• Understanding written sentences and paragraphs in work related documents.
  • Writing
  • Communicating effectively in writing as appropriate for the needs of the audience.
  • Complex Problem Solving
  • Identifying complex problems and reviewing related information to develop and evaluate options and implement solutions.
  • Active Listening
  • Giving full attention to what other people are saying, taking time to understand the points being made, asking questions as appropriate, and not interrupting at inappropriate times.
  • Judgment and Decision Making
  • Considering the relative costs and benefits of potential actions to choose the most appropriate one.
  • Speaking
  • Talking to others to convey information effectively.
  • Mathematics
  • Using mathematics to solve problems.
  • Systems Analysis
  • Determining how a system should work and how changes in conditions, operations, and the environment will affect outcomes.
  • Systems Evaluation
  • Identifying measures or indicators of system performance and the actions needed to improve or correct performance, relative to the goals of the system.

Abilities

  • Oral Comprehension
  • The ability to listen to and understand information and ideas presented through spoken words and sentences.
  • Written Comprehension
  • The ability to read and understand information and ideas presented in writing.
  • Inductive Reasoning
  • The ability to combine pieces of information to form general rules or conclusions (includes finding a relationship among seemingly unrelated events).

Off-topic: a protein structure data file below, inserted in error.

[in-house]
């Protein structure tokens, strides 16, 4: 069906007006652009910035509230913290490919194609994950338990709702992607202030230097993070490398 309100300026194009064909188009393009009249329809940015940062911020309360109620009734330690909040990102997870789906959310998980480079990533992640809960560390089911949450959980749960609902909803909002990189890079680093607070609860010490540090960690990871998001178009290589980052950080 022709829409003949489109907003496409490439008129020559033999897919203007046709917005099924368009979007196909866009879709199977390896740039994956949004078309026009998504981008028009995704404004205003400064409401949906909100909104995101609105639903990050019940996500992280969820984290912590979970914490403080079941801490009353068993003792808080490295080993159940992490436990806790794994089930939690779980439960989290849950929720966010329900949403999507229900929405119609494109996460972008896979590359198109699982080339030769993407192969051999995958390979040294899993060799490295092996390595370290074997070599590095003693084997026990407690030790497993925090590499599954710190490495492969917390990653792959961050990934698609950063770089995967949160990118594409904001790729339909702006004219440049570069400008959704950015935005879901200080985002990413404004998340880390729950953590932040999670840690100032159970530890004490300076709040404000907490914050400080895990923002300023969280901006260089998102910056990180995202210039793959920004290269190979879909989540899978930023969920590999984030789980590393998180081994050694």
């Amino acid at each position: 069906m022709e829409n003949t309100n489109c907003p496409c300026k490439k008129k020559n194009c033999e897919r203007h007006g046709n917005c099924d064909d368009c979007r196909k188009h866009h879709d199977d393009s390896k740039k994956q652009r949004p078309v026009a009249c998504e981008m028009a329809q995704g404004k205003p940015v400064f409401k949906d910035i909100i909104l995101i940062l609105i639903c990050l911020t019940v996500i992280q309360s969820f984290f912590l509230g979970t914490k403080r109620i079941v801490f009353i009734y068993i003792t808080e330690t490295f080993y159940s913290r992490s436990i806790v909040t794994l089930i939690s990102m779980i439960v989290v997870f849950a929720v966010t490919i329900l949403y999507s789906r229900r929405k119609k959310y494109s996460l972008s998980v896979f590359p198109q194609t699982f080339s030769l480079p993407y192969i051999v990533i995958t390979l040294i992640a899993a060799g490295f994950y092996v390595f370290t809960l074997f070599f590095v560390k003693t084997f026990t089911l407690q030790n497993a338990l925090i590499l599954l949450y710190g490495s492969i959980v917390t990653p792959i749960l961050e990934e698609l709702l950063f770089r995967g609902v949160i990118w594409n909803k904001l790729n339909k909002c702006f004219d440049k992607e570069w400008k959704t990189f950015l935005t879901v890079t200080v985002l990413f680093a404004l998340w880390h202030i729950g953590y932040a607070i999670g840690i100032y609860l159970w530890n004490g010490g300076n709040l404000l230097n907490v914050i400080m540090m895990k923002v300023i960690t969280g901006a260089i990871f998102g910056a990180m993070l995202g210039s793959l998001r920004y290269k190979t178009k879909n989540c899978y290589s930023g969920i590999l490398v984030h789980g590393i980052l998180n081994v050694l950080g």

• Oral Expression
  • The ability to communicate information and ideas in speaking so others will understand.
  • Written Expression
  • The ability to communicate information and ideas in writing so others will understand.
  • Problem Sensitivity
  • The ability to tell when something is wrong or is likely to go wrong. It does not involve solving the problem, only recognizing there is a problem.
  • Deductive Reasoning
  • The ability to apply general rules to specific problems to produce answers that make sense.
  • Information Ordering
  • The ability to arrange things or actions in a certain order or pattern according to a specific rule or set of rules (e.g., patterns of numbers, letters, words, pictures, mathematical operations).
  • Category Flexibility
  • The ability to generate or use different sets of rules for combining or grouping things in different ways.
  • Near Vision
  • The ability to see details at close range (within a few feet of the observer).

Work Activities

  • Making Decisions and Solving Problems
  • Analyzing information and evaluating results to choose the best solution and solve problems.
  • Getting Information
  • Observing, receiving, and otherwise obtaining information from all relevant sources.
  • Interacting With Computers
  • Using computers and computer systems (including hardware and software) to program, write software, set up functions, enter data, or process information.
  • Drafting, Laying Out, and Specifying Technical Devices, Parts, and Equipment
  • Providing documentation, detailed instructions, drawings, or specifications to tell others about how devices, parts, equipment, or structures are to be fabricated, constructed, assembled, modified, maintained, or used.
  • Analyzing Data or Information
  • Identifying the underlying principles, reasons, or facts of information by breaking down information or data into separate parts.
  • Communicating with Supervisors, Peers, or Subordinates